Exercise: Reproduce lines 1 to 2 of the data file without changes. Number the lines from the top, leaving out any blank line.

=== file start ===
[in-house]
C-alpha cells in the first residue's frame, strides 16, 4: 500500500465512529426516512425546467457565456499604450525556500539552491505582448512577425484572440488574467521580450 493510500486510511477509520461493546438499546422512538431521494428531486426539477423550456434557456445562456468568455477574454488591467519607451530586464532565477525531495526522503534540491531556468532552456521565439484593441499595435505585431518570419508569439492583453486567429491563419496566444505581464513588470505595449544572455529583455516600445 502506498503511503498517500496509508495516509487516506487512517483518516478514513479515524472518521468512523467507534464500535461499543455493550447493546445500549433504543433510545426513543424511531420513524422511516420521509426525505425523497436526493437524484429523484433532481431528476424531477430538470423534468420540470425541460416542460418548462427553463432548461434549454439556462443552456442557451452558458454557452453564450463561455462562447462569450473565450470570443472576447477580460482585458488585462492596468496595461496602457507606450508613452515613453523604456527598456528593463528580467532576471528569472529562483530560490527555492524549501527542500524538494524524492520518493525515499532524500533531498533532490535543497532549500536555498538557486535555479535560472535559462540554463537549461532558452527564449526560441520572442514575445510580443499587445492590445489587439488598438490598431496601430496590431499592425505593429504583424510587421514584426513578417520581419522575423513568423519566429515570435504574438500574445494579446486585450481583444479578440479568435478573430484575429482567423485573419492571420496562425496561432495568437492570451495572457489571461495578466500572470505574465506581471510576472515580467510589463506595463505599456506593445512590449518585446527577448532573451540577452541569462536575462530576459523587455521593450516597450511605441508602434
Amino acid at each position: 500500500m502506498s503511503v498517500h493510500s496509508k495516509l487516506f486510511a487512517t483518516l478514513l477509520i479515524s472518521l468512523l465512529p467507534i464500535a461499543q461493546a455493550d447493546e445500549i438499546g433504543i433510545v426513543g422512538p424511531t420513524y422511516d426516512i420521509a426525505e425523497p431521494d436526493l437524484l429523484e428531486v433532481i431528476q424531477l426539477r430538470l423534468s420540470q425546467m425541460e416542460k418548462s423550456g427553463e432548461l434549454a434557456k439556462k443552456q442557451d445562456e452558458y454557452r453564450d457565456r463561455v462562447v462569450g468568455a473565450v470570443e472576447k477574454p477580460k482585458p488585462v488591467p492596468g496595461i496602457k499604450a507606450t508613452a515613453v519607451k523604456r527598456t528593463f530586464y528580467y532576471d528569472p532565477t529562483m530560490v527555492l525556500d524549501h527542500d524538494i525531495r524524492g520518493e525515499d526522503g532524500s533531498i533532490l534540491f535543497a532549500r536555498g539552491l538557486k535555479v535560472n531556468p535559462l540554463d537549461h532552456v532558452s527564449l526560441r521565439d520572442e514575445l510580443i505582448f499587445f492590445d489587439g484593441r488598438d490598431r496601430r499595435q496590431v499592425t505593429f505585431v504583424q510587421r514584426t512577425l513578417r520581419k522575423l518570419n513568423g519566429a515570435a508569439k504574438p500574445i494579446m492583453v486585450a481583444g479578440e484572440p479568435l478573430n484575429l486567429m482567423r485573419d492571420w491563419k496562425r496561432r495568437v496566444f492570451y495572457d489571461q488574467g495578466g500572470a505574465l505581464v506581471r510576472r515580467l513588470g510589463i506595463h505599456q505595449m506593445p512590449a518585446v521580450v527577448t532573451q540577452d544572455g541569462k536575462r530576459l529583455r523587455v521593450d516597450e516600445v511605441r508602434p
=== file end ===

[in-house]
C-alpha cells in the first residue's frame, strides 16, 4: 500500500465512529426516512425546467457565456499604450525556500539552491505582448512577425484572440488574467521580450 493510500486510511477509520461493546438499546422512538431521494428531486426539477423550456434557456445562456468568455477574454488591467519607451530586464532565477525531495526522503534540491531556468532552456521565439484593441499595435505585431518570419508569439492583453486567429491563419496566444505581464513588470505595449544572455529583455516600445 502506498503511503498517500496509508495516509487516506487512517483518516478514513479515524472518521468512523467507534464500535461499543455493550447493546445500549433504543433510545426513543424511531420513524422511516420521509426525505425523497436526493437524484429523484433532481431528476424531477430538470423534468420540470425541460416542460418548462427553463432548461434549454439556462443552456442557451452558458454557452453564450463561455462562447462569450473565450470570443472576447477580460482585458488585462492596468496595461496602457507606450508613452515613453523604456527598456528593463528580467532576471528569472529562483530560490527555492524549501527542500524538494524524492520518493525515499532524500533531498533532490535543497532549500536555498538557486535555479535560472535559462540554463537549461532558452527564449526560441520572442514575445510580443499587445492590445489587439488598438490598431496601430496590431499592425505593429504583424510587421514584426513578417520581419522575423513568423519566429515570435504574438500574445494579446486585450481583444479578440479568435478573430484575429482567423485573419492571420496562425496561432495568437492570451495572457489571461495578466500572470505574465506581471510576472515580467510589463506595463505599456506593445512590449518585446527577448532573451540577452541569462536575462530576459523587455521593450516597450511605441508602434